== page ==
In 2019, the political world lost a giant in U.S. Rep. Elijah E. Cummings. He was born the son of a sharecropper, became a lawyer, then an influential congressman and champion of civil rights.

Cummings, who died in October, was chairman of one of the U.S. House committees that led an impeachment inquiry of President Donald Trump and was a formidable advocate for the poor in his Maryland district.

The death of Toni Morrison in August left a chasm in the publishing world, where she was a “literary mother” to countless writers. She helped elevate multiculturalism to the world stage and unearthed the lives of the unknown and unwanted. 

She became the first black woman to receive the Nobel literature prize for “Beloved” and was awarded the Presidential Medal of Freedom in 2012.

In April, Hollywood lost director John Singleton, whose 1991 film “Boyz N the Hood” was praised as a realistic and compassionate take on race, class, peer pressure and family. He became the first black director to receive an Oscar nomination and the youngest at 24.

The year also saw the untimely deaths of two young rappers, leaving a feeling of accomplishments unfulfilled. Grammy-nominated Nipsey Hussle was killed in a shooting in Los Angeles in March. 

Juice WRLD, who launched his career on SoundCloud before becoming a streaming juggernaut, died in December after being treated for opioid use during a police search.

Additional deaths include:

James Ingram: The Grammy-winning singer who launched multiple hits on the R&B and pop charts and earned two Oscar nominations for his songwriting died Jan. 29.

Kristoff St. John: An actor best known for playing Neil Winters on the CBS soap opera “The Young and the Restless,” died Feb. 4 from heart disease.

Patricia Bath: A pioneering ophthalmologist who became the first African American female doctor to receive a medical patent after she invented a more precise treatment of cataracts died May 30 from complications of cancer.

Leah Chase: A New Orleans chef and civil rights icon who created the city’s first white-tablecloth restaurant for black patrons broke the city’s segregation laws by seating white and black customers and introduced countless tourists to Southern Louisiana Creole cooking died June 1.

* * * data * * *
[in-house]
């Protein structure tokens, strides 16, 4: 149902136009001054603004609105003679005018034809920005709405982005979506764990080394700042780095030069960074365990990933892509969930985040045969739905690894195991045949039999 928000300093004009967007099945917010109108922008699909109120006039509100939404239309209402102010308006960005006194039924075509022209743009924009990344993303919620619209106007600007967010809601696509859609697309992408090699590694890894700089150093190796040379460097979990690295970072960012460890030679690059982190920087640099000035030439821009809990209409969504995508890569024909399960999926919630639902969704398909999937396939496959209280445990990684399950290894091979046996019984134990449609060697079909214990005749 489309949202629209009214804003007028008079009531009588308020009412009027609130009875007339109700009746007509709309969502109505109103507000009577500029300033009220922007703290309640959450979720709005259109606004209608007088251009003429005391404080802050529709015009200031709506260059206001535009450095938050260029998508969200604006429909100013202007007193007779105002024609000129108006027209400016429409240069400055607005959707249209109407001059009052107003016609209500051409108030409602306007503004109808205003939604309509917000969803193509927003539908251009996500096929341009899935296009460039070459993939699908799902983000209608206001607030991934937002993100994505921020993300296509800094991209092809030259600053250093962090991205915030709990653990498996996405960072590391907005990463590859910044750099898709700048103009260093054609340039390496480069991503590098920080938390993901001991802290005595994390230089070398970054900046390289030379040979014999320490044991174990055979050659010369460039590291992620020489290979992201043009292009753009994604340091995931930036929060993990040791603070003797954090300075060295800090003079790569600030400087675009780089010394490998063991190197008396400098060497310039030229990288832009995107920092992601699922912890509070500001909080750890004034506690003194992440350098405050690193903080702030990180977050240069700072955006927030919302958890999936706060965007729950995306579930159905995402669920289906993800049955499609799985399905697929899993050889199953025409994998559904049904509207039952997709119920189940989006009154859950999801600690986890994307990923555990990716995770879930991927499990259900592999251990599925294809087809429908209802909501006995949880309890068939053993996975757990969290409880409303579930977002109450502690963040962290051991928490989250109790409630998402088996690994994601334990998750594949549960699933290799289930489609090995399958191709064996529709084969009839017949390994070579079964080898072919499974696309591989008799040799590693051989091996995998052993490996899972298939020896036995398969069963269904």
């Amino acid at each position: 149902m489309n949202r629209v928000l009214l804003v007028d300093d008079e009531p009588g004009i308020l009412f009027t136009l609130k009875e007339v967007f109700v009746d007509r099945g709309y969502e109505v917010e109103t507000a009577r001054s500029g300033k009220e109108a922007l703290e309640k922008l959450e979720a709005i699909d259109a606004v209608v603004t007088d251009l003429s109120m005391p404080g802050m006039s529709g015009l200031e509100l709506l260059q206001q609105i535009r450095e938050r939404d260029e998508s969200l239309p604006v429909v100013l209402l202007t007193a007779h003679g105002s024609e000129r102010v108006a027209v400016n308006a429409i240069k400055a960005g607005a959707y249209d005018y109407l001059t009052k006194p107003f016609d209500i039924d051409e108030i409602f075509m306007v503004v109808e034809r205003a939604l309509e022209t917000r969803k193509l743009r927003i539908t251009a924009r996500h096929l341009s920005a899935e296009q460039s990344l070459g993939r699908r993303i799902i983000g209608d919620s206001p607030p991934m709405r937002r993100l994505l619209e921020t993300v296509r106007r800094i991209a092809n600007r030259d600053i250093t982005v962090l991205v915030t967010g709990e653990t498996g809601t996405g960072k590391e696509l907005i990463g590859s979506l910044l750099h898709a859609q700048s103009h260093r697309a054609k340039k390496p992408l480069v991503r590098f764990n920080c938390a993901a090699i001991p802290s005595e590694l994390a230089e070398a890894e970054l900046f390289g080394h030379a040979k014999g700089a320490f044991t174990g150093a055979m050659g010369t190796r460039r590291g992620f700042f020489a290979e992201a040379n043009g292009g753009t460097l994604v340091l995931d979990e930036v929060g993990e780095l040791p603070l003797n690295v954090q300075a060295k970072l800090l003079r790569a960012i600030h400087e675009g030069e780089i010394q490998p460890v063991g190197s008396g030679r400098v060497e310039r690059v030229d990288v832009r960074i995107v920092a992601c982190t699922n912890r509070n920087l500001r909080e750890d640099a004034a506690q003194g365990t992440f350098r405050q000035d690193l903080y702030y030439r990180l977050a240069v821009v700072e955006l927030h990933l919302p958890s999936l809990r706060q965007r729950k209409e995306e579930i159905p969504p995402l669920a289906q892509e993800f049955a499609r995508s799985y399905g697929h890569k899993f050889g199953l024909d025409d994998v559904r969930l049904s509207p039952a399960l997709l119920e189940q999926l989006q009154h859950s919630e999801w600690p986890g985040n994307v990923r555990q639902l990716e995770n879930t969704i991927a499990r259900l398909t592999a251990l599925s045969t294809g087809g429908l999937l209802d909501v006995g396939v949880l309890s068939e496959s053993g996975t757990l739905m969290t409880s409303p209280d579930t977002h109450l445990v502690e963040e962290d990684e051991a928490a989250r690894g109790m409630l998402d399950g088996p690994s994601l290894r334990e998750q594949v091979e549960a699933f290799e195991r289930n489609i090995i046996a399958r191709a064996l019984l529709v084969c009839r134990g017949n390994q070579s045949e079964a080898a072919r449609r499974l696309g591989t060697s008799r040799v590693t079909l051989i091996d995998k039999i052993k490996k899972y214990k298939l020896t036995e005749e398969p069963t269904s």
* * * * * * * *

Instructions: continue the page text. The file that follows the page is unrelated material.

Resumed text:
Art Neville: A member of one of New Orleans’ storied musical families, the Neville Brothers, and a founding member of the groundbreaking funk band The Meters died July 22.

Baxter Leach: A prominent member of the Memphis, Tennessee, sanitation workers union whose historic strike drew the Rev. Martin Luther King Jr. to the city where he was assassinated. Leach died Aug. 27.

Robert Mugabe: The former Zimbabwean leader was an ex-guerrilla chief who took power when the African country shook off white minority rule and presided for decades while economic turmoil and human rights violations eroded its early promise. Mugabe died Sept. 6.

Diahann Carroll: The Oscar-nominated actress and singer who won critical acclaim as the first black woman to star in a non-servant role in a TV series as “Julia.” Carroll died Oct. 4 from cancer.

John Conyers: The former congressman was one of the longest-serving members of Congress whose resolutely liberal stance on civil rights made him a political institution in Washington and back home in Detroit despite several scandals. Conyers died Oct. 27.

John Witherspoon: An actor-comedian who memorably played Ice Cube’s father in the “Friday” films on Oct. 29.

Ernest J. Gaines: A novelist whose poor childhood on a small Louisiana plantation germinated stories of black struggles that grew into universal tales of grace and beauty on Nov. 5.

(Photo: Marcio Jose Sanchez/Associated Press)

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